August 2011 management briefing: Corporate responsibility gets a collaborative edge
Collective corporate responsibility activity in the clothing sector has risen to a new level this year, on the one hand setting up the Sustainable Apparel Coalition to tackle environmental and social issues, and on the other making moves to address the commercialisation and sexualisation of children. This month’s management briefing takes a closer look.
This year is turning out to be a significant one with regard to the corporate responsibility profile of the global clothing industry, as Ben Cooper outlines in his overview of just-style's August management briefing.
Working conditions in the supply chain and environmental concerns may have been the primary CSR hotspots for the clothing sector in recent years, but this year has brought into clear relief the level of public concern over the commercialisation and sexualisation of children.
The sustainability field is often accused of spawning 'talking shops' and that is a tag no new initiative wants. The emphasis on its three clear goals, even in its earliest communications, underlines that the Sustainable Apparel Coalition is not intended to be a 'forum' for discussion but a coalition for action.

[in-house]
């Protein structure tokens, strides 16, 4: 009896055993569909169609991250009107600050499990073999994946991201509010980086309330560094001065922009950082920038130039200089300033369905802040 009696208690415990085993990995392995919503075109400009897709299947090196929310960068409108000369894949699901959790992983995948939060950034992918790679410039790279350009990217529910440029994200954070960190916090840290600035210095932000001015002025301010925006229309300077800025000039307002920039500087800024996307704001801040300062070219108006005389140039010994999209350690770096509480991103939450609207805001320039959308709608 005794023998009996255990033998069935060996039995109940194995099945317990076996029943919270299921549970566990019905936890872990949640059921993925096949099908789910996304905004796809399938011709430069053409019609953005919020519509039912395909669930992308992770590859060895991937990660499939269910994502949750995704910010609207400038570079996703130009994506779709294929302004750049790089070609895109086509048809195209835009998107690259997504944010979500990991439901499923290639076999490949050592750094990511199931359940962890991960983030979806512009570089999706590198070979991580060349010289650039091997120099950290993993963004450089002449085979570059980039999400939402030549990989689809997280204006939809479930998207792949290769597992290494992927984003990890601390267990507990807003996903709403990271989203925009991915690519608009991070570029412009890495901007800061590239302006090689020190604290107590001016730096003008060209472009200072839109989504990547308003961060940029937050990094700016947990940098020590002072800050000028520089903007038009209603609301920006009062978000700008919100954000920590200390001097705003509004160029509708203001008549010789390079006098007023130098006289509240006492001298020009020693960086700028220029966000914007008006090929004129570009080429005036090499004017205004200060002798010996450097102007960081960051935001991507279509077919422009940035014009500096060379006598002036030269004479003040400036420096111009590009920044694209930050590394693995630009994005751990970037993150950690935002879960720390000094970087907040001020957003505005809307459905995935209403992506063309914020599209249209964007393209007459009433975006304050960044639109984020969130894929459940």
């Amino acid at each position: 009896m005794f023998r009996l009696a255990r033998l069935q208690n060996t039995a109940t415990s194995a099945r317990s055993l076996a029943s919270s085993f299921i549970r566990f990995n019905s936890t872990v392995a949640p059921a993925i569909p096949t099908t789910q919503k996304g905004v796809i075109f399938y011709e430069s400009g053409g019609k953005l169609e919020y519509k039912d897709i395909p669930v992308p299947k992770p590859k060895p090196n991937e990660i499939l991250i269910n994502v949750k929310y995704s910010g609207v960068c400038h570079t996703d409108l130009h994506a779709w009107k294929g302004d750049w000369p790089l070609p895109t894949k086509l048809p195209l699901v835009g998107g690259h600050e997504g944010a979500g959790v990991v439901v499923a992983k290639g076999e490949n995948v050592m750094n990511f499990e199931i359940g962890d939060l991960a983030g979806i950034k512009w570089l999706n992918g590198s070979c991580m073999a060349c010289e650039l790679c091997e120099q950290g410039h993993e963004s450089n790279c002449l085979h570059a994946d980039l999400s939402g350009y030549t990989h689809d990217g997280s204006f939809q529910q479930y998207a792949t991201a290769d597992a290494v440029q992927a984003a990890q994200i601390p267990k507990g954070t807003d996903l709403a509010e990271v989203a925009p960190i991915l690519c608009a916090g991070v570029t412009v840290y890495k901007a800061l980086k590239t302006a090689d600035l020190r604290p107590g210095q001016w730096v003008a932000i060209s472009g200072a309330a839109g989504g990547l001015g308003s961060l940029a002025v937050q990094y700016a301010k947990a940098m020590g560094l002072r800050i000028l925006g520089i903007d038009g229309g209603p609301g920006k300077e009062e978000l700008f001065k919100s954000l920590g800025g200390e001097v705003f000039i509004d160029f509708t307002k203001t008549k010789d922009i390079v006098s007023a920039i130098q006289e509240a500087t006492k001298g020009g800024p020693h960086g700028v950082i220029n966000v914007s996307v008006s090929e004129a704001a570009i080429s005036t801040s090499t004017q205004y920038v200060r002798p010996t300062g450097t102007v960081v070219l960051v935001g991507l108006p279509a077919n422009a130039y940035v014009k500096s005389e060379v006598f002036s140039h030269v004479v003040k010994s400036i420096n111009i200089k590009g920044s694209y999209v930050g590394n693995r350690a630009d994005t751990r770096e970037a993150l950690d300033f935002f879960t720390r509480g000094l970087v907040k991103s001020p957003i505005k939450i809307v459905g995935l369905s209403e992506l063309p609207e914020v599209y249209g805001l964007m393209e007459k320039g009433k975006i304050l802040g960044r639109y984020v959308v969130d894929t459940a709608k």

Over the past decade and more, industry associations and individual companies have launched numerous initiatives with the aim of addressing and reducing the environmental and social impacts of clothing manufacture. However, this year the clothing industry's collective effort witnessed what many hope will be a game-changing development with the formation of a new multi-stakeholder partnership.
- Wearable technology a key trend for 2015
- Retailers react to India forced labour allegations
- Moisture management fabrics enter a new era
- Mexico urges fast-fashion brands to source locally
- COMMENT: Innovation is the name of the game
- Hazardous chemicals found in children's products
- VF rolls out plan to eliminate harmful chemicals
- October "a scary month" for US apparel retailers
- Raising the minimum wage may reduce employment
- UK Primark supplier goes into administration